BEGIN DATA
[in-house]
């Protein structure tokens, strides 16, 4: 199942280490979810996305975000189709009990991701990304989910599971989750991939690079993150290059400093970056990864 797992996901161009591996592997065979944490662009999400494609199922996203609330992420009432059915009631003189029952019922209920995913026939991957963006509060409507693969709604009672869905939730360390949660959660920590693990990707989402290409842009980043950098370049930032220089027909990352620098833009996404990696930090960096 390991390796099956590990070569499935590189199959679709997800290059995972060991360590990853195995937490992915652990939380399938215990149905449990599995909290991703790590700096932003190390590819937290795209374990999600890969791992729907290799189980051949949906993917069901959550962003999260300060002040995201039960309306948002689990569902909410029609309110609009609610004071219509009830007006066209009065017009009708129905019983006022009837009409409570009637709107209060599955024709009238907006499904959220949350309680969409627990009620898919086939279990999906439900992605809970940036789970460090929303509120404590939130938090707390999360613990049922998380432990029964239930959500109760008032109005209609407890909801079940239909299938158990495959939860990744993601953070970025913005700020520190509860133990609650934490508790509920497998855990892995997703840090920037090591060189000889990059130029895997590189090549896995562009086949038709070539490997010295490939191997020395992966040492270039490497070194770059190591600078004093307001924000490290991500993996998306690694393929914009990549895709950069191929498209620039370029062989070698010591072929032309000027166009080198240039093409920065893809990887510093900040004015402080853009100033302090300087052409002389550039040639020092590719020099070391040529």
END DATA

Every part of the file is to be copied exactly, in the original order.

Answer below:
[in-house]
């Protein structure tokens, strides 16, 4: 199942280490979810996305975000189709009990991701990304989910599971989750991939690079993150290059400093970056990864 797992996901161009591996592997065979944490662009999400494609199922996203609330992420009432059915009631003189029952019922209920995913026939991957963006509060409507693969709604009672869905939730360390949660959660920590693990990707989402290409842009980043950098370049930032220089027909990352620098833009996404990696930090960096 390991390796099956590990070569499935590189199959679709997800290059995972060991360590990853195995937490992915652990939380399938215990149905449990599995909290991703790590700096932003190390590819937290795209374990999600890969791992729907290799189980051949949906993917069901959550962003999260300060002040995201039960309306948002689990569902909410029609309110609009609610004071219509009830007006066209009065017009009708129905019983006022009837009409409570009637709107209060599955024709009238907006499904959220949350309680969409627990009620898919086939279990999906439900992605809970940036789970460090929303509120404590939130938090707390999360613990049922998380432990029964239930959500109760008032109005209609407890909801079940239909299938158990495959939860990744993601953070970025913005700020520190509860133990609650934490508790509920497998855990892995997703840090920037090591060189000889990059130029895997590189090549896995562009086949038709070539490997010295490939191997020395992966040492270039490497070194770059190591600078004093307001924000490290991500993996998306690694393929914009990549895709950069191929498209620039370029062989070698010591072929032309000027166009080198240039093409920065893809990887510093900040004015402080853009100033302090300087052409002389550039040639020092590719020099070391040529």